Lawfare's Quinta Jurecic on what's next for the January 6th Committee and the steps Congress can take to safeguard American democracy.
Guest Host: Derek McGinty
Italy continues a desperate search for survivors of an earthquake that has claimed nearly 270 lives. Turkey blames PKK militants for a deadly car bomb targeting the police. Tensions rise between Washington and Tehran after Iran harasses a U.S. warship near the Persian Gulf. In France, what’s being called the “burkini wars” draws strong commentary from around the world. Insurgents in Afghanistan attack a university in the capital, killing more than a dozen students and staff. And the government of Colombia signs a peace deal with Marxist rebels to end a 52-year guerrilla war. A panel of journalists joins guest host Derek McGinty for analysis of the week’s top international news stories.
- Peter Bergen CNN's national security analyst; a vice president and director of the international security program at New America; author of a new book, "United States of Jihad: The Untold Story of Americans Fighting for Radical Islam"
- Nadia Bilbassy Washington bureau chief, Al Arabiya
- Shane Harris Senior correspondent, The Daily Beast; Future of War fellow, New America; author, "At War: The Rise of the Military-Internet Complex" and "The Watchers: The Rise of America's Surveillance State"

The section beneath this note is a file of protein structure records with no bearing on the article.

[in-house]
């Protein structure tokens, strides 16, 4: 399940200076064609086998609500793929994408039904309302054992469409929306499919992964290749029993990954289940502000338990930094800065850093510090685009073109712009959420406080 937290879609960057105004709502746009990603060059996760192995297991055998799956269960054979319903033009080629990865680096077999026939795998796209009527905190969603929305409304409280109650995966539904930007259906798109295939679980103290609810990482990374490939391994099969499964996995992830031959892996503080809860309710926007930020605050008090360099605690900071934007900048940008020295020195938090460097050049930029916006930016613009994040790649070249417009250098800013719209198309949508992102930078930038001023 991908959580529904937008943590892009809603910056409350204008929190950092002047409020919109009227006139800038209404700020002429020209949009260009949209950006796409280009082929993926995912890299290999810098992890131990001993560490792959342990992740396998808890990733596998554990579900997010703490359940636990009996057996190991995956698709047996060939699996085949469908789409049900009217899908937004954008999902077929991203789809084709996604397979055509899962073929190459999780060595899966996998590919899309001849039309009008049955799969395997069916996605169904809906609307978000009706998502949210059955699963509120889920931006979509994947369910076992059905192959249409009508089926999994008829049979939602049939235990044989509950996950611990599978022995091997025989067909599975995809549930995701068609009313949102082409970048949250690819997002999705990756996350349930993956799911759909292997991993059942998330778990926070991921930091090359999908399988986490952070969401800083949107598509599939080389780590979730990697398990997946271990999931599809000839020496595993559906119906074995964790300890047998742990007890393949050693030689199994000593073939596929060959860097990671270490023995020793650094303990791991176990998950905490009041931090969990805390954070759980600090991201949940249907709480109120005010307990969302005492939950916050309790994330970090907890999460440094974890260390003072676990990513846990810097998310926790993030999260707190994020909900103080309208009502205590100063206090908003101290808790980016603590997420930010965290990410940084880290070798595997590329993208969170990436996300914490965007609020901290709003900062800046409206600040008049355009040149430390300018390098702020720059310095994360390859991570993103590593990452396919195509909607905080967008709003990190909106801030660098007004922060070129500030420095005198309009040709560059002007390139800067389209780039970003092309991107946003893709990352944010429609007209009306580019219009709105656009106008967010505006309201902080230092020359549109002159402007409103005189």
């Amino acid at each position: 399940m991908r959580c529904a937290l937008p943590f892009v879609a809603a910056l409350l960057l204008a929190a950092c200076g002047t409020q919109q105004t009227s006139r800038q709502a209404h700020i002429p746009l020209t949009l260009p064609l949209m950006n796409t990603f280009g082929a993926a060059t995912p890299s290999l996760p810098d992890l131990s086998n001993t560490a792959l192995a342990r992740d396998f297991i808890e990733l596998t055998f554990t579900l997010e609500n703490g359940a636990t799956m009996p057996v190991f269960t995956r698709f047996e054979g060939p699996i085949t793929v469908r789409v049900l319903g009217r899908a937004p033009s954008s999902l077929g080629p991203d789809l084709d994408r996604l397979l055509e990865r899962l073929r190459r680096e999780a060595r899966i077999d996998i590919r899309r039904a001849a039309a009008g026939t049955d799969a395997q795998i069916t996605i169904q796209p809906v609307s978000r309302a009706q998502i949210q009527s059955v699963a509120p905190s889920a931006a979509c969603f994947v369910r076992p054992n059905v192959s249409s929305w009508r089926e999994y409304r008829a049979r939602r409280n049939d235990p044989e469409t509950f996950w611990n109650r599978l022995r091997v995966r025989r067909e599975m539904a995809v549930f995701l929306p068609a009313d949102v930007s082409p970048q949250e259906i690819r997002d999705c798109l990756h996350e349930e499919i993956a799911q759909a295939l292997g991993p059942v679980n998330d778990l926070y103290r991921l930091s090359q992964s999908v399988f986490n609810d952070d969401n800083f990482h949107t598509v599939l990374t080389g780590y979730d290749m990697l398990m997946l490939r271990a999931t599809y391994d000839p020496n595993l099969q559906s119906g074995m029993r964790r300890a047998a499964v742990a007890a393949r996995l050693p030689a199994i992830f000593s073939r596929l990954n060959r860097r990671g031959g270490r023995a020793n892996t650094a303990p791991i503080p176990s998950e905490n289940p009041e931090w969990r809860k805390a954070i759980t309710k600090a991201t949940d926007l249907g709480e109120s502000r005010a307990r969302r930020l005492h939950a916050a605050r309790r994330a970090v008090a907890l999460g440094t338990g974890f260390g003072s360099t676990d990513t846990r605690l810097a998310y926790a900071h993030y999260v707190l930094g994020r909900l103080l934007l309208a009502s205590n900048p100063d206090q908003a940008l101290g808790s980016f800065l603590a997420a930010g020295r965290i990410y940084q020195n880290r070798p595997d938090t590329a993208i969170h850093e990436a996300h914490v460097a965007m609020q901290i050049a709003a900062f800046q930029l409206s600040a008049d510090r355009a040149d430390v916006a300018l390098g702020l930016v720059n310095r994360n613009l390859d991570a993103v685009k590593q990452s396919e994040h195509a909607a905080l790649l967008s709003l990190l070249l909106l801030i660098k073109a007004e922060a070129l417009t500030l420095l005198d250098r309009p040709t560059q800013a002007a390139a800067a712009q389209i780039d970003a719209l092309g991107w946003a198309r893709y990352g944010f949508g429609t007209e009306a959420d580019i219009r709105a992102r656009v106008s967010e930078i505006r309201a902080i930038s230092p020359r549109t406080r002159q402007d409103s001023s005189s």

MR. DEREK MCGINTYThanks for joining us. I'm Derek McGinty sitting in for Diane Rehm. The death toll in Italy surpasses 260 as rescue efforts now are beginning to turn to recovery following that devastating earthquake there. Turkey has launched a series of attacks against ISIS in Syria. And Columbia signs a peace treaty with the FARC rebels and that ends a guerilla war that's gone on for more than 50 years. There are many international stories we hope to get to this hour.
MR. DEREK MCGINTYHere to talk about them on the Friday News Roundup, Peter Bergen of CNN and New America, Nadia Bilbassy of al-Arabiya and Shane Harris of The Daily Beast. You can get in our conversation by calling the phone number 800-433-8850. You can send an email to email@example.com. And, of course, you can join us on Facebook and Twitter.
MR. DEREK MCGINTYI mentioned a few very dark stories, but let's turn our attention to what's a little bit of breaking news this morning and that is a court has ruled in France in the so-called burqini ban. Why is this important, Nadia?
MS. NADIA BILBASSYWell, it's very important because it has causes an outrage, especially in the social media. France actually one of the first and the only European country to ban the burqa and the niqab, which is a full coverage of women bodies and of their face. And that was considered for security reason. Some people understand that, especially in the rise of ISIS and other militants. But when women has decided to use what they call the burqini, which is actually an invention by a Lebanese Australian woman, which is a swim bodysuit, allow women of conservative background to enjoy a day on the beach.